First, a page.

Planned gait termination in cerebellar ataxias

Carmela Conte, Mariano Serrao, Carlo Casali, Alberto Ranavolo, Silvia Mari, Francesco Draicchio, Roberto Di Fabio, Stefano Monami, Luca Padua, Sergio Iavicoli, Giorgio Sandrini, Francesco Pierelli

Research output: Contribution to journalArticlepeer-review


This study set out to characterise the pattern of planned gait termination in a sample of patients with cerebellar diseases. The gait termination phase was recorded, using a motion analysis system, in ten patients with primary degenerative cerebellar disease and in ten controls. The subjects were instructed to walk at different gait speeds and to stop in response to an acoustic signal. Time-distance parameters (step length, step width, double support duration, time-to-slow, stopping time, centre of mass velocity and number of steps) and stability index-related parameters (distance between the "extrapolated centre of mass" (XCoM) and centre of pressure (CoP)) were measured at bothmatched and self-selected gait speeds. At matched speed the patients, compared with the controls, showed a reduced step length, a greater first and second step width and used more steps to stop. At self-selected speed, almost all the parameters differed from those of the controls. Furthermore, the patients showed an increased stability index, suggesting that they need to maintain a "safety margin" between the XCoM and CoP during the gait termination. Patients develop a series of compensatory strategies in order to preserve balance during planned gait termination, e.g. increasing their step width and number of steps. Ataxic patients need to maintain a safety margin in order to avoid instability when stopping. Given the potential risk of falls when stopping, walking ataxic patients may benefit from a rehabilitation treatment focused on preserving and improving their ability to terminate gait safely.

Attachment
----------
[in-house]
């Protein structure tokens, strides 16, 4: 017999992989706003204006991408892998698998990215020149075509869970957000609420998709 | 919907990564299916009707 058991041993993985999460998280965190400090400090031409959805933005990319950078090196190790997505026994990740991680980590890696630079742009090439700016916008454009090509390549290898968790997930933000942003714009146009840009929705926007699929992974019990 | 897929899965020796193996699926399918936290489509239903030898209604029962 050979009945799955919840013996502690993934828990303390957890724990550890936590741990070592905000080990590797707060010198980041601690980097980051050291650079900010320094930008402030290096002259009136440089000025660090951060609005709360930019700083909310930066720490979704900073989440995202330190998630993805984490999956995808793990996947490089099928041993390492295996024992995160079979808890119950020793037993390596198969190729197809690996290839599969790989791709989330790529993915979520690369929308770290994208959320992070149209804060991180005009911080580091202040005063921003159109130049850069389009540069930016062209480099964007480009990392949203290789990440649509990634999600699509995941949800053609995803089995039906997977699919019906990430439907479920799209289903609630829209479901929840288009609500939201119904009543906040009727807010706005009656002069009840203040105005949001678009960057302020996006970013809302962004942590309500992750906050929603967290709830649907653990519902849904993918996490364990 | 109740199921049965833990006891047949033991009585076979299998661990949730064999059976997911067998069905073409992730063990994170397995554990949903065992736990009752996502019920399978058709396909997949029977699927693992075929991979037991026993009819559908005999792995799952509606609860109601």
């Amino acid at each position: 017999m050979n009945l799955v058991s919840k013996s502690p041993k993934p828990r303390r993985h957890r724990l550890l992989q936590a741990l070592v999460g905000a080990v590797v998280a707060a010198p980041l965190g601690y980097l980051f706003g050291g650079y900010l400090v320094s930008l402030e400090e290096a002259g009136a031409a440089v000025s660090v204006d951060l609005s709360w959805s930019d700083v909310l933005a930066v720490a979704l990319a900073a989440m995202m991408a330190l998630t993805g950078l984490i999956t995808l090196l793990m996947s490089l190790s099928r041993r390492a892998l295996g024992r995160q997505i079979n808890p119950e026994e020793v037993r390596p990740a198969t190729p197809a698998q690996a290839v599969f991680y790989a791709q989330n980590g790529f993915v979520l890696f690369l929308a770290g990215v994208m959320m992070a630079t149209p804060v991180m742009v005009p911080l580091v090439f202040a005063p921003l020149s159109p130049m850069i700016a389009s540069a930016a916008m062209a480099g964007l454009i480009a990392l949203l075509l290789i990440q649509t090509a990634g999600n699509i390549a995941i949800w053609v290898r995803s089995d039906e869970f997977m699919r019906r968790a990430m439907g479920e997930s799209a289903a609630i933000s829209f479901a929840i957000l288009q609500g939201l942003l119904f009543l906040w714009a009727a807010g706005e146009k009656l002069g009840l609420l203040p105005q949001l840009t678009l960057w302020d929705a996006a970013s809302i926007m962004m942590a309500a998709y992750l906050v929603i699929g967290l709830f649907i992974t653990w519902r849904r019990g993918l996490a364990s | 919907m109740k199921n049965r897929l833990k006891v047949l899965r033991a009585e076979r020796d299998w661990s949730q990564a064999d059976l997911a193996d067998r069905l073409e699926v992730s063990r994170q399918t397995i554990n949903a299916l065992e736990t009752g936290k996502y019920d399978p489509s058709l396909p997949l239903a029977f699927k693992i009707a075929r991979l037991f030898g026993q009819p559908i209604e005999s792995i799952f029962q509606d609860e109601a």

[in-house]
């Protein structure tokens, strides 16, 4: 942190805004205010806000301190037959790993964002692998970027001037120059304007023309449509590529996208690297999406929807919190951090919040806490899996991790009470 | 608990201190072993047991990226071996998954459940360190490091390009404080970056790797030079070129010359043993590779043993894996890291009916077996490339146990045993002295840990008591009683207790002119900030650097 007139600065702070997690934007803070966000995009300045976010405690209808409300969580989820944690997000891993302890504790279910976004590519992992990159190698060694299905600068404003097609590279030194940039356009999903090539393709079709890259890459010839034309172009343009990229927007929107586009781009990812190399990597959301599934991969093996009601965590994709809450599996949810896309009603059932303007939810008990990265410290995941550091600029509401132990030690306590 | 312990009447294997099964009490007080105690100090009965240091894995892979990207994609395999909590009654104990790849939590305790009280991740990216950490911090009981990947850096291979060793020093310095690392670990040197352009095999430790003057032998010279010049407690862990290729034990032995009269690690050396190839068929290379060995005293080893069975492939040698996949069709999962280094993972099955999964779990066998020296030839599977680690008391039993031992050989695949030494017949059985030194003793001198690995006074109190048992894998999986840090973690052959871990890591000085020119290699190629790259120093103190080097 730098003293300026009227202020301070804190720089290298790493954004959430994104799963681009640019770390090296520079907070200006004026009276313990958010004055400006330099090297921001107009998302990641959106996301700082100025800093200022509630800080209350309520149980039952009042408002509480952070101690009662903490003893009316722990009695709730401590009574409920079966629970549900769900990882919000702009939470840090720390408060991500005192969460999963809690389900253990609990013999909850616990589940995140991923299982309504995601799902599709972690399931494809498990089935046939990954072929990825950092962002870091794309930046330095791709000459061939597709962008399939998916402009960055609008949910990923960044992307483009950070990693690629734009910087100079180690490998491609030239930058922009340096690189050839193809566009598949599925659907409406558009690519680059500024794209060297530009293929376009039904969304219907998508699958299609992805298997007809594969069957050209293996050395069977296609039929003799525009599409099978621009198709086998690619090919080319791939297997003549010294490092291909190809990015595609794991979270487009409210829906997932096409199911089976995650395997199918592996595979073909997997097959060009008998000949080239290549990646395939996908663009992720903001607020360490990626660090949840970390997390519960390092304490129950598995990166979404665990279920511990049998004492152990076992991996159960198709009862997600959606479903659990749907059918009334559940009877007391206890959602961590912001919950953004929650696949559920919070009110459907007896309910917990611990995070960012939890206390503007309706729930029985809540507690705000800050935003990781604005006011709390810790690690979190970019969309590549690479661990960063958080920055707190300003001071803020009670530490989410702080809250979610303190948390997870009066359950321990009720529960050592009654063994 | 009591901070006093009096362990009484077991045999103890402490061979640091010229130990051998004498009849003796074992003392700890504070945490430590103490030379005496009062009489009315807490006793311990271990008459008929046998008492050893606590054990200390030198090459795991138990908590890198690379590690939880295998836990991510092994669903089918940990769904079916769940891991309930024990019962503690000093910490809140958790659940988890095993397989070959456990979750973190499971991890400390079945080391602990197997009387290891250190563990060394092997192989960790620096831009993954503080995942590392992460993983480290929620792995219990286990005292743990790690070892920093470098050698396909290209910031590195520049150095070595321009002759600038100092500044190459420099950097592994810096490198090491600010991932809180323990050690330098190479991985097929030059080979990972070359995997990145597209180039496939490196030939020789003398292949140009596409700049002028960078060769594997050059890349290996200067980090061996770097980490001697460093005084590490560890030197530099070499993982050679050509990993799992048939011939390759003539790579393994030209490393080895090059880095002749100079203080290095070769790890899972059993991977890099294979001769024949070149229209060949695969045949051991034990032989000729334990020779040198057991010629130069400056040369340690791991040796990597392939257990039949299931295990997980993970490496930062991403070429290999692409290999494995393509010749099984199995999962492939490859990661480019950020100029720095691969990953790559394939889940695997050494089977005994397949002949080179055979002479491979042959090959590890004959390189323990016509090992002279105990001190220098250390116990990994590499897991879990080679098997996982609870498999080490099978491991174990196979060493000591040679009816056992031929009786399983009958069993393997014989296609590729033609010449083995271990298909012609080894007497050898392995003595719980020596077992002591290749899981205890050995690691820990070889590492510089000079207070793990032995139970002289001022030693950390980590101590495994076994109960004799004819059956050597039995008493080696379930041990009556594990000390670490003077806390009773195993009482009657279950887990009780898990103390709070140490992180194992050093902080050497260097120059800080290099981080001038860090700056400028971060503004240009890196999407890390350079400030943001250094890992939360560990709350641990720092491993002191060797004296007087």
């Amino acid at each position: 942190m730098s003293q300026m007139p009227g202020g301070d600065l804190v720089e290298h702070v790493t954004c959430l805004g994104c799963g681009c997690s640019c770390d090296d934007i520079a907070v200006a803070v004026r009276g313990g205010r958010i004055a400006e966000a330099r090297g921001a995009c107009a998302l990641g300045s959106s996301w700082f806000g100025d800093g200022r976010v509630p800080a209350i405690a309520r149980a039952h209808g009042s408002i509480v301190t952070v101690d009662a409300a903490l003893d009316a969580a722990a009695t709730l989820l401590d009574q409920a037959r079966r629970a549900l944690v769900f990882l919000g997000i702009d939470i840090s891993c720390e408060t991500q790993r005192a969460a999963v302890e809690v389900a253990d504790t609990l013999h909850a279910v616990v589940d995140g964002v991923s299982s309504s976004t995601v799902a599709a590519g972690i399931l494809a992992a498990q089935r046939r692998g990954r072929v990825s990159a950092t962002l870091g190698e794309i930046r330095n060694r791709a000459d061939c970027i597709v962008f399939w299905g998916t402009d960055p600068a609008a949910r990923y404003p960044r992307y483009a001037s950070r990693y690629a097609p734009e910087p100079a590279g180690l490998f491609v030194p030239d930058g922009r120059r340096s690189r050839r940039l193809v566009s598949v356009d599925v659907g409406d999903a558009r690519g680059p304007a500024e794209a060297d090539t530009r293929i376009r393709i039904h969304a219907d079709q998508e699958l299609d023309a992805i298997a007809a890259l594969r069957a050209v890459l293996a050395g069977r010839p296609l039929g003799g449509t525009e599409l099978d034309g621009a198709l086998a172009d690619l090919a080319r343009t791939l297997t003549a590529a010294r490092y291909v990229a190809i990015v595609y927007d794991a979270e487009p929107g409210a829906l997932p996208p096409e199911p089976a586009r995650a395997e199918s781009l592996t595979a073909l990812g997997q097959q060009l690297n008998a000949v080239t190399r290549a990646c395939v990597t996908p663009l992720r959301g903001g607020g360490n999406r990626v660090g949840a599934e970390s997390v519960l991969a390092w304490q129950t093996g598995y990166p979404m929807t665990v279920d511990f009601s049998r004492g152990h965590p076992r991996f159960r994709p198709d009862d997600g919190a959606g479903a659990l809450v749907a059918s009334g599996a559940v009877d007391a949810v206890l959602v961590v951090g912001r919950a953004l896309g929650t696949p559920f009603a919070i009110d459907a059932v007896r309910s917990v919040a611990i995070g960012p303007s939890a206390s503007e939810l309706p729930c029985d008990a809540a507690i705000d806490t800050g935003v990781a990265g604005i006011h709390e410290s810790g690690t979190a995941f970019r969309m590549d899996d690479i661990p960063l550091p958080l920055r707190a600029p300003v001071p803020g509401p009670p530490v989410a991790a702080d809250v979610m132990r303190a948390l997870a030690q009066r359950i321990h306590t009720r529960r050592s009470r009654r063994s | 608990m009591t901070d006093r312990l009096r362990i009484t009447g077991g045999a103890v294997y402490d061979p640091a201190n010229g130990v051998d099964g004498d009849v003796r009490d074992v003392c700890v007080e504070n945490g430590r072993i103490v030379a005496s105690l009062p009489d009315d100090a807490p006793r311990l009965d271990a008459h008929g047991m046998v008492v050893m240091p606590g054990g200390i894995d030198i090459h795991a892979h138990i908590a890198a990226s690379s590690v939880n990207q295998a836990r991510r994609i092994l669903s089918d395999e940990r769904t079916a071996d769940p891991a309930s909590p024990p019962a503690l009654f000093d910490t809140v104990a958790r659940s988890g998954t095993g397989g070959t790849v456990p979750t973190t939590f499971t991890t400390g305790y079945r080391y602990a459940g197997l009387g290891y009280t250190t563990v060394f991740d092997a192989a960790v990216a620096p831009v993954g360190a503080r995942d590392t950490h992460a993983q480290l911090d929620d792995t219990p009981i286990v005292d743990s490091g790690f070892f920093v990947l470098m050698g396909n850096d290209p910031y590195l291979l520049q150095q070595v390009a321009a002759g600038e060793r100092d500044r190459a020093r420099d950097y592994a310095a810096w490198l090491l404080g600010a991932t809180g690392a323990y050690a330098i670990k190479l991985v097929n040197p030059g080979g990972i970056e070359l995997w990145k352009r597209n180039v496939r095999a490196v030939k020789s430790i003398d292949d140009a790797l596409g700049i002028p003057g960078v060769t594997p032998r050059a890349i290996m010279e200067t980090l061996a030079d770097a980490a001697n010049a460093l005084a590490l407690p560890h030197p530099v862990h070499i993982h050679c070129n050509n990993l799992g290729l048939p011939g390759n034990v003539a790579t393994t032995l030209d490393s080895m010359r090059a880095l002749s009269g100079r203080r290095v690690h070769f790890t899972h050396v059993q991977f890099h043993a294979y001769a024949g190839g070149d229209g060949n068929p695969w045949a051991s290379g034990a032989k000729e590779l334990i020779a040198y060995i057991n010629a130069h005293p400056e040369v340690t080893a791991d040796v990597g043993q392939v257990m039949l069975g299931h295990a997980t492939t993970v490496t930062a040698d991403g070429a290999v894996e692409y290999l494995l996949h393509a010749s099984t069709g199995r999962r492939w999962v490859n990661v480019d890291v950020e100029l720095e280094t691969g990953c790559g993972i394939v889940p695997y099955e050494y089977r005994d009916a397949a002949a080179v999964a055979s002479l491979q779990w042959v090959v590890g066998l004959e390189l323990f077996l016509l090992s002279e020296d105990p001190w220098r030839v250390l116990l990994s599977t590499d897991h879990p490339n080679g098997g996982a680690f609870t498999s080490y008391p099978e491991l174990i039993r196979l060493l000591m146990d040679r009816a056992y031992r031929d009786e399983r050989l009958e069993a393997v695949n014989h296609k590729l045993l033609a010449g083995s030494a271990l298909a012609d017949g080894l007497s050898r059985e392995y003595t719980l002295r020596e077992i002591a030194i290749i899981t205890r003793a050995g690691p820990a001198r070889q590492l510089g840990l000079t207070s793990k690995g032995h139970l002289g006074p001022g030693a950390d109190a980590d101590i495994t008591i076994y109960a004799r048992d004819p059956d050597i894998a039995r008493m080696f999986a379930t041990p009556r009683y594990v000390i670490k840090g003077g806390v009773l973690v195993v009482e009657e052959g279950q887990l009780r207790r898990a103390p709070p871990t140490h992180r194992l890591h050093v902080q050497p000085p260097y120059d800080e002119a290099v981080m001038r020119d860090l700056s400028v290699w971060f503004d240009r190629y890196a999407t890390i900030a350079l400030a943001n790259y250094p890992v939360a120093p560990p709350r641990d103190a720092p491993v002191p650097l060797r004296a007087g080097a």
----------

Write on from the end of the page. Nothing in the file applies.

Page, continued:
Original languageEnglish
Pages (from-to)896-904
Number of pages9
Issue number4
Publication statusPublished - Dec 2012


  • Centre of mass velocity
  • Cerebellar ataxias
  • Planned gait termination
  • Stability index

ASJC Scopus subject areas

  • Neurology
  • Clinical Neurology


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